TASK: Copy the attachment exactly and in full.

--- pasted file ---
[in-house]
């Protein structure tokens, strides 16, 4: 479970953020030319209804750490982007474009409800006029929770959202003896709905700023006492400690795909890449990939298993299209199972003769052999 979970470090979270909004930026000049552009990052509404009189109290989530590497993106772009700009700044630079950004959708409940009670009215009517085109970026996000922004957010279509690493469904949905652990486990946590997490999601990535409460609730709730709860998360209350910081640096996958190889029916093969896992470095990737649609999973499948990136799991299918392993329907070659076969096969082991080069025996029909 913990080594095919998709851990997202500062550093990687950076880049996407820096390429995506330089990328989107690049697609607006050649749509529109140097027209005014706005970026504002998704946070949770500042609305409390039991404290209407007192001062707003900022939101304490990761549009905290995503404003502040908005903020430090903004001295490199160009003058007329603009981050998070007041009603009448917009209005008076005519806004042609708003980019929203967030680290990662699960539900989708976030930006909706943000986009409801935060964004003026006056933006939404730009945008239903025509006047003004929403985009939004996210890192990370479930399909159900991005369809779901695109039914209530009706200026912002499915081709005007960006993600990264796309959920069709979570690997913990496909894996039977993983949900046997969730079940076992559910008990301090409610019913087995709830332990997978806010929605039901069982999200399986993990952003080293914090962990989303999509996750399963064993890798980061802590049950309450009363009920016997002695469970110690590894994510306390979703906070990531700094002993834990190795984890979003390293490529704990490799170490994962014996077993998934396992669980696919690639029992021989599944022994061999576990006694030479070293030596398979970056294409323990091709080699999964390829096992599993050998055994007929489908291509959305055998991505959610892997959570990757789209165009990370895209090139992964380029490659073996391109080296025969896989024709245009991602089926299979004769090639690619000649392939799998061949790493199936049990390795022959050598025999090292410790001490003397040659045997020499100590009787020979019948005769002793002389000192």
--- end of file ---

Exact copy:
[in-house]
């Protein structure tokens, strides 16, 4: 479970953020030319209804750490982007474009409800006029929770959202003896709905700023006492400690795909890449990939298993299209199972003769052999 979970470090979270909004930026000049552009990052509404009189109290989530590497993106772009700009700044630079950004959708409940009670009215009517085109970026996000922004957010279509690493469904949905652990486990946590997490999601990535409460609730709730709860998360209350910081640096996958190889029916093969896992470095990737649609999973499948990136799991299918392993329907070659076969096969082991080069025996029909 913990080594095919998709851990997202500062550093990687950076880049996407820096390429995506330089990328989107690049697609607006050649749509529109140097027209005014706005970026504002998704946070949770500042609305409390039991404290209407007192001062707003900022939101304490990761549009905290995503404003502040908005903020430090903004001295490199160009003058007329603009981050998070007041009603009448917009209005008076005519806004042609708003980019929203967030680290990662699960539900989708976030930006909706943000986009409801935060964004003026006056933006939404730009945008239903025509006047003004929403985009939004996210890192990370479930399909159900991005369809779901695109039914209530009706200026912002499915081709005007960006993600990264796309959920069709979570690997913990496909894996039977993983949900046997969730079940076992559910008990301090409610019913087995709830332990997978806010929605039901069982999200399986993990952003080293914090962990989303999509996750399963064993890798980061802590049950309450009363009920016997002695469970110690590894994510306390979703906070990531700094002993834990190795984890979003390293490529704990490799170490994962014996077993998934396992669980696919690639029992021989599944022994061999576990006694030479070293030596398979970056294409323990091709080699999964390829096992599993050998055994007929489908291509959305055998991505959610892997959570990757789209165009990370895209090139992964380029490659073996391109080296025969896989024709245009991602089926299979004769090639690619000649392939799998061949790493199936049990390795022959050598025999090292410790001490003397040659045997020499100590009787020979019948005769002793002389000192």